New Labour is dead, the Iraq War was a mistake, and Labour were wrong to say they had ended boom and bust! Since Saturday’s leadership election result Ed Miliband has been quick to distance himself from the shaky legacy of New Labour but what are we to make of this new, Trade Union sponsored, left leaning Leader of the Labour Party?

In my opinion Ed is playing a risky game by attempting to brush the era of New Labour under the carpet without taking responsibility for the numerous mistake which were made. Hoping that he can dismiss the past and create this new image for the Labour Party completely separate from the New Labour era – Ed the British public are not the fools you take them for! Let us not forget that Ed was a Treasury adviser to Gordon Brown during the 90s and the early 2000s, yet he criticises Brown’s economic policy (a policy he influenced). He must take responsibility for the role he played in creating this economic mess, as an adviser, a cabinet minister and now Leader of the Party responsible.

Should we be worried about Red-Ed? I think the whole country should be concerned about the second largest party in British politics being lead by a man who was put in power by a Trade Union coup, ballot papers sent to union members with Red-Ed propaganda, is this really the new politics we want? No thanks Ed! He claims to be his own man but with the majority of MPs backing his brother during the election and shadow ministers torn between loyalty to their new Leader and the reputation of their ministerial record. When the time comes will Ed really be able to stand up to the Unions the source of his support base and his narrow 1.3% election victory.

“I get it” I don’t think you do Red-Ed, as he was making his less than inspiring speech, the IMF were complimenting the Coalition Government’s strategy of deficit reduction. The IMF described the deficit reduction plan as “essential” in supporting the UK’s debt position, and said it “supported a balanced recovery”. Moreover, this morning Business leaders and the Insitute of Directors have expressed their concerns about the damage Red-Ed’s Living wage and higher bank levy would have on enterprise. So Ed, I don’t think you do get it, you represent a Labour Party with its head in the clouds, no Fiscal credibility and not an ounce of responsibility.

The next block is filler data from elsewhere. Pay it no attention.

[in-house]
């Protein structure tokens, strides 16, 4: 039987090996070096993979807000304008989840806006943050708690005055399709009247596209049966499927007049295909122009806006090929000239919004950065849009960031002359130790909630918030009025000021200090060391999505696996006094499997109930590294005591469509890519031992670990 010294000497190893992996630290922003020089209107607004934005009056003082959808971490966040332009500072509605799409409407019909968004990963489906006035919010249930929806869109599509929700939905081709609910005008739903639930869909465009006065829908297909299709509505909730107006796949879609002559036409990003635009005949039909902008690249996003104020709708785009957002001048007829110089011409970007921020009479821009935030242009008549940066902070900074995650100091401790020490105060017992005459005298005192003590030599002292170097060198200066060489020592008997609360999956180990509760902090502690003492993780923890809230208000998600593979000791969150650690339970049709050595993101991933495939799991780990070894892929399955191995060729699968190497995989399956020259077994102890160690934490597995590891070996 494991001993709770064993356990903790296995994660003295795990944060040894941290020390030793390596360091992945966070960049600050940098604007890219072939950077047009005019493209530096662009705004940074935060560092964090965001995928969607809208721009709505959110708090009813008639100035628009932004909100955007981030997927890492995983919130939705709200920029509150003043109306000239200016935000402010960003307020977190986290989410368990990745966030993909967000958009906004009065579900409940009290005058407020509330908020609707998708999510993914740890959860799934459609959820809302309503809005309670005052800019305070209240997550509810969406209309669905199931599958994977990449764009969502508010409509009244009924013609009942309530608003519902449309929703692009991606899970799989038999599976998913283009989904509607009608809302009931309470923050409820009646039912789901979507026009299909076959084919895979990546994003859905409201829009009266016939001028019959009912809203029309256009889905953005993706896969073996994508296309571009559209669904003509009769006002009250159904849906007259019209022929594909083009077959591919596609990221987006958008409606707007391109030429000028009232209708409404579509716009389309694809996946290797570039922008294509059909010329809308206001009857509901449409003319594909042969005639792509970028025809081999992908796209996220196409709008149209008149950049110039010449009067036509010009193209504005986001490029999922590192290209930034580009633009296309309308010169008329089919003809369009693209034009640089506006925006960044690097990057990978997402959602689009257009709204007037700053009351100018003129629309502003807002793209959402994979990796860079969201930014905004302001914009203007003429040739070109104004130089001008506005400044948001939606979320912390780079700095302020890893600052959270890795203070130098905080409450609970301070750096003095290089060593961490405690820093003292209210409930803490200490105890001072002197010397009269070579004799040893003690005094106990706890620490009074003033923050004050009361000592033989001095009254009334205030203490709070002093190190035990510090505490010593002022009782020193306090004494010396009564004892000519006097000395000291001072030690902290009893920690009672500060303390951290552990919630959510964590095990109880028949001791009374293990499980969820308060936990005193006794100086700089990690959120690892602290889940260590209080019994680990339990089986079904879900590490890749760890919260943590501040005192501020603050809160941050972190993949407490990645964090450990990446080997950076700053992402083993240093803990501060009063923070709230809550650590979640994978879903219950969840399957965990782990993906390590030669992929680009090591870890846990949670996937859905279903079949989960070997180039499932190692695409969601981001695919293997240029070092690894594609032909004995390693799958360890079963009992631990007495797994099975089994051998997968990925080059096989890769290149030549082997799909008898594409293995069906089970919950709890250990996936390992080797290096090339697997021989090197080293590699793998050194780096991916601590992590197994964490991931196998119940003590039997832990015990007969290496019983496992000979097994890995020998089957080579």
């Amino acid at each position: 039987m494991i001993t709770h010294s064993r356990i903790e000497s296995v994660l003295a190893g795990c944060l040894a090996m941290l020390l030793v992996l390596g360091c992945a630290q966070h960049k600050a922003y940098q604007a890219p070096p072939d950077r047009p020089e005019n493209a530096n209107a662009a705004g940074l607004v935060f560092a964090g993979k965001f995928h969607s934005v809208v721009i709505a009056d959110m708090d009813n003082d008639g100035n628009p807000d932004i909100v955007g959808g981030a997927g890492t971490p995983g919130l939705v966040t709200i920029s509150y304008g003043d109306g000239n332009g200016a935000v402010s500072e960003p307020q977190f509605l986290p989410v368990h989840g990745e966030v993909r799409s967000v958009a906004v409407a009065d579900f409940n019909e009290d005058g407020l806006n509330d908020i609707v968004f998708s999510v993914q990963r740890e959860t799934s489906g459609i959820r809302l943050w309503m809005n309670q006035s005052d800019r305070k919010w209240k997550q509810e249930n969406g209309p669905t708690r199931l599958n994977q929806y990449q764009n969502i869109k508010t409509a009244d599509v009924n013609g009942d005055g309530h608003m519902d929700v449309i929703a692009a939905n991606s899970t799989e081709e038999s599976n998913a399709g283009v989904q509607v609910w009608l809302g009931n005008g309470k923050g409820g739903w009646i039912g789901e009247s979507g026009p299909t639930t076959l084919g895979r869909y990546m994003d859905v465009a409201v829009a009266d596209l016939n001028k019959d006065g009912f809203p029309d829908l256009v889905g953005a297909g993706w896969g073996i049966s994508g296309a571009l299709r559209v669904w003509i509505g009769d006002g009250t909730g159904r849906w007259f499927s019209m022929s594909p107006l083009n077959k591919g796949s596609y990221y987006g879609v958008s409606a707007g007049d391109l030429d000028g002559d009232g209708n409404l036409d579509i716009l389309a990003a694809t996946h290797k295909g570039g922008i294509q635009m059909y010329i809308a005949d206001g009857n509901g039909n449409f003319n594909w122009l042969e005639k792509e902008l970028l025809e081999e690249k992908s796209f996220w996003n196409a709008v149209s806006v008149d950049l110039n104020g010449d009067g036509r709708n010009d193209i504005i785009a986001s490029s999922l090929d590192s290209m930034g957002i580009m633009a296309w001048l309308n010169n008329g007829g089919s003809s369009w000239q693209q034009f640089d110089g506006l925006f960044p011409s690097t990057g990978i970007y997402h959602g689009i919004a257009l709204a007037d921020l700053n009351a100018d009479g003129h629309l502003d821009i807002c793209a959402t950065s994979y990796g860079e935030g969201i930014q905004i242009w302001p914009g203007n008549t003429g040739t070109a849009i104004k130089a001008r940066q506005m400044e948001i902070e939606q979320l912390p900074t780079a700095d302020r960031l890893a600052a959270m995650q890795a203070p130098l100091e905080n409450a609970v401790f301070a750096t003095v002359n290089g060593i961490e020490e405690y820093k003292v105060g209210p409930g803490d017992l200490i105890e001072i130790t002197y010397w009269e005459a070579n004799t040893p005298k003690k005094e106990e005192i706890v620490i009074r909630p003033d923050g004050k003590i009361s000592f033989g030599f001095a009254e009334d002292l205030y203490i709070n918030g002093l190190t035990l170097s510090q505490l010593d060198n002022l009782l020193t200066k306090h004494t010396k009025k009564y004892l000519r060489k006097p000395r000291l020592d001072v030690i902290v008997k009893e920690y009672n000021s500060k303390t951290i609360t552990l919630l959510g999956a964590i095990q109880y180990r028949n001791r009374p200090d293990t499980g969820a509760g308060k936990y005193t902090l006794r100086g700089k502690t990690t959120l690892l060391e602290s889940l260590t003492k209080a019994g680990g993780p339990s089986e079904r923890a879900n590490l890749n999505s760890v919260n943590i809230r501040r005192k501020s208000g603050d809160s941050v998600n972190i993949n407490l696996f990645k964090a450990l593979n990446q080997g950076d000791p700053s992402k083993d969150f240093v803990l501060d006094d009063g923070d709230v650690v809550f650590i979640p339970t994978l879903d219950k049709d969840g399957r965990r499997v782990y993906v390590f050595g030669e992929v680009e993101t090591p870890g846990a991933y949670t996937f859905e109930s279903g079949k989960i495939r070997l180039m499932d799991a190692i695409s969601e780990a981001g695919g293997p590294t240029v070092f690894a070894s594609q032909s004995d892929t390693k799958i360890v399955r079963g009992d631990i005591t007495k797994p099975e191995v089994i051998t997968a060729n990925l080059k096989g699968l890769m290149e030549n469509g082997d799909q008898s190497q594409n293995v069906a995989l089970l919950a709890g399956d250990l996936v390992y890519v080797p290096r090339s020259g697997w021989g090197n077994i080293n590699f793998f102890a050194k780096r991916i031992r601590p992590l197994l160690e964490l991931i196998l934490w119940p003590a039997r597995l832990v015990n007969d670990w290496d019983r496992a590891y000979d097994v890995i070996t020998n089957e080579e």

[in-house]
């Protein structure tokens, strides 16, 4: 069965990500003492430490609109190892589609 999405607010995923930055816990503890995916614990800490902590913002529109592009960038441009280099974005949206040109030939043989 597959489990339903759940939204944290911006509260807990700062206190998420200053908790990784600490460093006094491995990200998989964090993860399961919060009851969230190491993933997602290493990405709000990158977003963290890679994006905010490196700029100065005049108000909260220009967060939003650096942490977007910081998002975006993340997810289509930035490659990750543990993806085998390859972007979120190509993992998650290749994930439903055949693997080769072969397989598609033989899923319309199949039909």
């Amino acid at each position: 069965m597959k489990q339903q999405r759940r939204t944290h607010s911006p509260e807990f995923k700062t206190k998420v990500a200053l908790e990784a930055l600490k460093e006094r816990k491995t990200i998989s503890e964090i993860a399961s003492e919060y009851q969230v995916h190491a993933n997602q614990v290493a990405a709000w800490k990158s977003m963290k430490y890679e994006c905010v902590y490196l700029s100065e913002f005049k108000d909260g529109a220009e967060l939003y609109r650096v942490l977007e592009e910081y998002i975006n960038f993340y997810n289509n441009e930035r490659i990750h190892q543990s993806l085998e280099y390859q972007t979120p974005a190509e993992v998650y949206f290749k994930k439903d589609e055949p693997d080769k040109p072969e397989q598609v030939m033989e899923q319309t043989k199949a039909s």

Ed claims the Party is optimistic, lets bring them back down to reality. They lost the election, they lost 100 seats and 5 million voters since 1997! He wants this to be a one term government, to do that he would have to pull off a landslide of the same scale Blair achieved in 1997, and Tony Blair he isn’t!

Tim Hasker

BUCF VP External


11 thoughts on “RED-ED!

  1. “put in power by a Trade Union coup,”, well hardly. The 3rd electoral college in the leadership election is actually “affiliated organisations” which yes includes Trade Unions but also LGBTQ Labour, Labour Solicitors (yes there actually is one, even to my surprise), Young Labour and Labour Students. Given the turnout from Unions were so astronomically low (9%) it’d be more accurate to say that the likes of Labour Students put him there.

    And yes, the IMF supports the coalitions actions but I remember them saying almost the same things to the Irish government two years ago, sign of things to come me thinks.

  2. In terms of membership votes, David beat Ed by a bigger margin than Blair beat Major. (44% to 29%). It IS as a result of union propagandising and bullying MPs who they fund that David was beaten.

    A terrible advert for AV and Labour’s voting system.

  3. “…to do that he would have to pull off a landslide of the same scale Blair achieved in 1997, and Tony Blair he isn’t!”

    There was a time when I thought the bucf was economically illiterate but now I see that it’s a more general problem with anything remotely mathematical.

  4. “…5 million voters since 1997!”

    And how many voters have you gained? (1.1 million) While the Lib Dems have gained 1.6 million and the BNP 0.6 million. There are of course places where the Tory vote is now considerably lower than it was in 1997.

  5. *should be 0.5 million for the BNP. (Although with only 326 candidates at the last election the European election figure of + 0.8 million might be more useful.)

  6. “Even if we accepted that Jack…”

    Well I hope you do accept that because it’s a fact.

    You are comparing 2010 with a Labour landslide. It’s fairly obvious that from 1997, our only way was down (although IDS tried very hard to prevent that). You may as well say that since 1992, you’ve lost 3.3 million voters or that you’ve lost 2.3 million voters since 1983. Tim Hasker refers to 1997 as if labour needs to regain those 5 million votes, but with more people turning to smaller parties, it doesn’t work like that.

  7. “the IMF were complimenting the Coalition Government’s strategy of deficit reduction.” and also while getting the call on Ireland wrong, any idea that IMF really knows what they are talking about was destroyed on tonights Question Time

  8. I completely agree with Jack Matthew. It seems as if Mr Hasker is completely ignorant to the reality of the statistics.

    Before the 1992 election the Tories had 376 seats. 18 years later they only have 306 down 70. In that election which was one by Major against all odds his party received 14 million votes. 18 years later they only got 10 million, down by a massive 4!.

    The claim that Ed needs to win a landslide on the same scale as Blair is stupid to put it mildly. Does Tim not realise that Labour only need 30 seats to become the largest party in the UK? Does Tim also not realise that Labour have almost 100 seats more than the Tories had in 1997?

    I suggest that in future before he posts a blog without having a clue what he’s talking about he should at the very least do some research so his ludicrous post has some credibility to it.

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